And which year was she the most prepared – after hours indoors or taking a more relaxed approach? “The second approach to training was more enjoyable, and more effective - I was much fitter this year," she tells me.

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The rides were very different – too, 2014’s Tour being filled with worry: “The first year I took part was hard. My father died 11 days after the Tour – so the trip was filled with worry. There was a lot going on, but this year I didn’t have that hanging over me.

“He did get to see me finish, just. I think he was waiting for me. He went into a hospice one week after I started the tour, which is basically the last stop. But he held on. I got home from the tour, and literally I had about 3 days before he went into a coma for the last week."

“The second year I wasn’t nervous at all – I was like ‘nah, no problem’. That sounds really arrogant, but when you’ve done it once you know you can do it."

“The reason I did it again this year was because my experience was so sad last year - that I wanted a better experience. I wanted to drink champagne at the end, I wanted to party and be happy. I didn’t just want to go straight to my father’s death bed. I did it again in honour of him and because I wanted a better experience."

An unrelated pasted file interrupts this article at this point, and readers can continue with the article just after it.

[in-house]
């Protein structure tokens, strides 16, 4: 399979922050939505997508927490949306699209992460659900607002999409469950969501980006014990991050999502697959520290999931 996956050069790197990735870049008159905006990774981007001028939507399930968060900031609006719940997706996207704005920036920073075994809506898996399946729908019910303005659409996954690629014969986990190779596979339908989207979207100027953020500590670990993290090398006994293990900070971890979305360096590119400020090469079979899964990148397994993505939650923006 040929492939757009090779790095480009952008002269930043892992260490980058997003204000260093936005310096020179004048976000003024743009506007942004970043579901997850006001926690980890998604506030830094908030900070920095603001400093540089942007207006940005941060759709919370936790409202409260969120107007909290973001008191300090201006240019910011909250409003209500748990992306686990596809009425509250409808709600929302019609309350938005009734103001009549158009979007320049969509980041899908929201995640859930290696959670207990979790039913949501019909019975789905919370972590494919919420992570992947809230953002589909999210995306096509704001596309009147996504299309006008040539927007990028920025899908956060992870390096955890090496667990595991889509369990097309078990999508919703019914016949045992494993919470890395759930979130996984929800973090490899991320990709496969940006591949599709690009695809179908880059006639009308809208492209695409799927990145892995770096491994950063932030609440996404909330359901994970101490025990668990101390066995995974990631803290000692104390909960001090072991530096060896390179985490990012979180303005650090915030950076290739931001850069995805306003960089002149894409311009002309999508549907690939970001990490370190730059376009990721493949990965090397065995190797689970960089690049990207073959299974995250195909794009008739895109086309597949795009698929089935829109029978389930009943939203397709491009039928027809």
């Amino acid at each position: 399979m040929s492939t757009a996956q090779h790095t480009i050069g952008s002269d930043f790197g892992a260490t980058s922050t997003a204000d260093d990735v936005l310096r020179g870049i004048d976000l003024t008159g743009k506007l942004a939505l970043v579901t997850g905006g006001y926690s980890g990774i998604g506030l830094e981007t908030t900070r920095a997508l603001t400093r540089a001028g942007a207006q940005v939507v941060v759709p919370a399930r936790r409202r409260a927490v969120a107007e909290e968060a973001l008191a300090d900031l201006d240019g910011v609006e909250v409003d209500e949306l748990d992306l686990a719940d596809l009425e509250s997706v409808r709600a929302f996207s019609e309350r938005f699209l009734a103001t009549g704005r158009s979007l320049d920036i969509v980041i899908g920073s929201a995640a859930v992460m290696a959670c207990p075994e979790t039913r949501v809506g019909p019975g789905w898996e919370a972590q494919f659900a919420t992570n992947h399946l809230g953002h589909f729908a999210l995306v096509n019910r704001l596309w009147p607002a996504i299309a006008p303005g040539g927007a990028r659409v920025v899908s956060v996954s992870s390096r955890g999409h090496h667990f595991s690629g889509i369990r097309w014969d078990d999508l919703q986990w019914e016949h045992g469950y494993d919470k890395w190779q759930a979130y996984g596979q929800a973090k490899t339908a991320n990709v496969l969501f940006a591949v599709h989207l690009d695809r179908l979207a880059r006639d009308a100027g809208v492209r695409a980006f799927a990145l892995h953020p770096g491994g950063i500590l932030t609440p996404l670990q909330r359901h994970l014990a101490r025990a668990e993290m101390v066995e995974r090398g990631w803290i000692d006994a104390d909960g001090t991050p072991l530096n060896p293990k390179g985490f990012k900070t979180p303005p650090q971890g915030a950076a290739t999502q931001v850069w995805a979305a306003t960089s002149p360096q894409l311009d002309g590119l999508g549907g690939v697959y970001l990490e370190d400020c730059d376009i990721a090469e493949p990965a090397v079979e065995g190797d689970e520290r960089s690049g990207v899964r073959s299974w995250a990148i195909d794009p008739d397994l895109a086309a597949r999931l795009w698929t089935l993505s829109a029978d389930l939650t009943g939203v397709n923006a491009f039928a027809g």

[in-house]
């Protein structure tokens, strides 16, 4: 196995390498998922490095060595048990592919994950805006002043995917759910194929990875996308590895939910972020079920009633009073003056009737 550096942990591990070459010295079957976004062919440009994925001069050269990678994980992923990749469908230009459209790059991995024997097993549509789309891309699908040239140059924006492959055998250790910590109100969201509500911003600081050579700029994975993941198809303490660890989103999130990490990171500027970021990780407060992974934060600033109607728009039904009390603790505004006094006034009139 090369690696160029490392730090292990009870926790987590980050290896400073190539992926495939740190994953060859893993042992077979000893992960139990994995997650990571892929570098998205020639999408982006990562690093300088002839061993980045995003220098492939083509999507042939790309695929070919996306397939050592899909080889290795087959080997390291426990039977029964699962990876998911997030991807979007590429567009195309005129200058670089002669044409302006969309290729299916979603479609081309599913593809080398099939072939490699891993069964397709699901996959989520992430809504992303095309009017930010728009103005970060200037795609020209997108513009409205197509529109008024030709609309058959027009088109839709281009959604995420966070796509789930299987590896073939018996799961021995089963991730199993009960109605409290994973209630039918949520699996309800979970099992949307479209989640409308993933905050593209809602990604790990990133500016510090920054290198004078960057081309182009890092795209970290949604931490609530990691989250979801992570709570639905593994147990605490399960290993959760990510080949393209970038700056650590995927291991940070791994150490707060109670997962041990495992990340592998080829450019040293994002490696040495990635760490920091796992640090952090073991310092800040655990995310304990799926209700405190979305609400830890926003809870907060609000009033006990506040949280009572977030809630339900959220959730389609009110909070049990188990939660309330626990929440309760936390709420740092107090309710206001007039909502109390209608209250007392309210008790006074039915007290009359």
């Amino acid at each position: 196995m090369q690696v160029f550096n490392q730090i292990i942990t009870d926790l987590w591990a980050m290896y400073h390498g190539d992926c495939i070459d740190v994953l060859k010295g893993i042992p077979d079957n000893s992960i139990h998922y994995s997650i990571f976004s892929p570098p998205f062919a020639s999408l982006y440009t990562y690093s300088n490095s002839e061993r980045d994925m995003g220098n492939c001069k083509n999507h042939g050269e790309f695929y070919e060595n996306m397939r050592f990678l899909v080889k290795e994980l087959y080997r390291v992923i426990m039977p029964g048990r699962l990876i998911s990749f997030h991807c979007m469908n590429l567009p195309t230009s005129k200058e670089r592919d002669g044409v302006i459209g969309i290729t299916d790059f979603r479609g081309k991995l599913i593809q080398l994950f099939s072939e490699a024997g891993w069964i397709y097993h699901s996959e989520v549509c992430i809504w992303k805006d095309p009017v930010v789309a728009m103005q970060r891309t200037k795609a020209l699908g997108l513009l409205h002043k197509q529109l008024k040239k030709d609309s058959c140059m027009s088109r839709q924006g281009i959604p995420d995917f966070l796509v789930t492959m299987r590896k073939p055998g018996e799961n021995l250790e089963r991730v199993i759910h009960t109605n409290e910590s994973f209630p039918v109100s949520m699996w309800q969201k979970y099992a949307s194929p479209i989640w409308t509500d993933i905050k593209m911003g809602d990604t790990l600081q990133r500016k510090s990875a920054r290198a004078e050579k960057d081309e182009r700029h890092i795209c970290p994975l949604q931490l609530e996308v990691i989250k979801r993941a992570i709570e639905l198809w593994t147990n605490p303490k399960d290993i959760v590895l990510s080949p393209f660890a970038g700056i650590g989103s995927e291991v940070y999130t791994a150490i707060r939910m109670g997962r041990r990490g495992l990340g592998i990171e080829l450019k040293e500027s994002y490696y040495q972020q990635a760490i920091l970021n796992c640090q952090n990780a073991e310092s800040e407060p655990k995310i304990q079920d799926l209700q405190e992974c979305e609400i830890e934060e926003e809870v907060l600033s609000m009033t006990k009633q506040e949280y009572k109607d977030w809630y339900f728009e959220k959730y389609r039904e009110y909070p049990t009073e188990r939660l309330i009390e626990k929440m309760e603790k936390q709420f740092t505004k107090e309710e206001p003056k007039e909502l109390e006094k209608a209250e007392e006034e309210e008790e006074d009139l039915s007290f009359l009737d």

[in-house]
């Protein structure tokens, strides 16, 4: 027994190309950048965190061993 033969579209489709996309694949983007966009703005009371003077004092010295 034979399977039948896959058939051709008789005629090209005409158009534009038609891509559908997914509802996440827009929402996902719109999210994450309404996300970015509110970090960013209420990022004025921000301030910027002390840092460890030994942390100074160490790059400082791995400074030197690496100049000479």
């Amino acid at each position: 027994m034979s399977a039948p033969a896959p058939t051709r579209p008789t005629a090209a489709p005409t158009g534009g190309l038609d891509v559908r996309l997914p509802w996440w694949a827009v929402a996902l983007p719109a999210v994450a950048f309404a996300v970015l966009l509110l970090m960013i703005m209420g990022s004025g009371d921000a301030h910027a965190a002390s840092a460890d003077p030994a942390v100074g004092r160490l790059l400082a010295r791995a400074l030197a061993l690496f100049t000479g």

"I’d be stopping, picking berries, drinking from all the streams, taking photos, just breathing in the atmosphere. For me that was the highlight."

She certainly found a better experience in 2015 – stretching out her days to get every drop of joy: “I’d be stopping, picking berries, drinking from all the streams, taking photos, just breathing in the atmosphere. For me that was the highlight."

Hills, mountains and climbs are her favourite – but not for the challenge or the competition: “I do love mountain climbing. The longer and the steeper the better. I think it’s because I get to see everything around me, I’m really watching everything, I see details. I really enjoy that. When you go downhill it’s fast and you have to concentrate on the road and your legs and the traffic and the other riders."

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Nerves did feature from time to time – but were always overcome, as she tells me: “At the beginning of the day you always feel a bit nervous – like ‘I hope I can do it’, but once you get to a certain point in the day – and have 50km left, its 4pm, you always know you can do it. And you do get fitter over the three weeks."

"Lather up – I mean lather up – every time you stop. And double up on shorts – screw it if it makes your arse look big! And as soon as you finish riding for the day, you go wash, dry yourself, and use Sudocrem. Then if you can, wear a skirt and no knickers. Air dry! Be naked!"

Twenty-one days of riding can be severely interrupted if you don’t look after your skin, but it turns out there’s a strategy for avoiding saddle sores: “As soon as you find out you’re getting a saddle sore, every time you go to the toilet you make sure you have a quick wash - then get dry. Then any time you stop, use Sudocrem. Lather up – I mean lather up – every time you stop. And thirdly double up on shorts – screw it if it makes your arse look big! And as soon as you finish riding for the day, you go wash, dry yourself, and use Sudocrem. Then if you can, wear a skirt and no knickers. Air dry! Be naked!"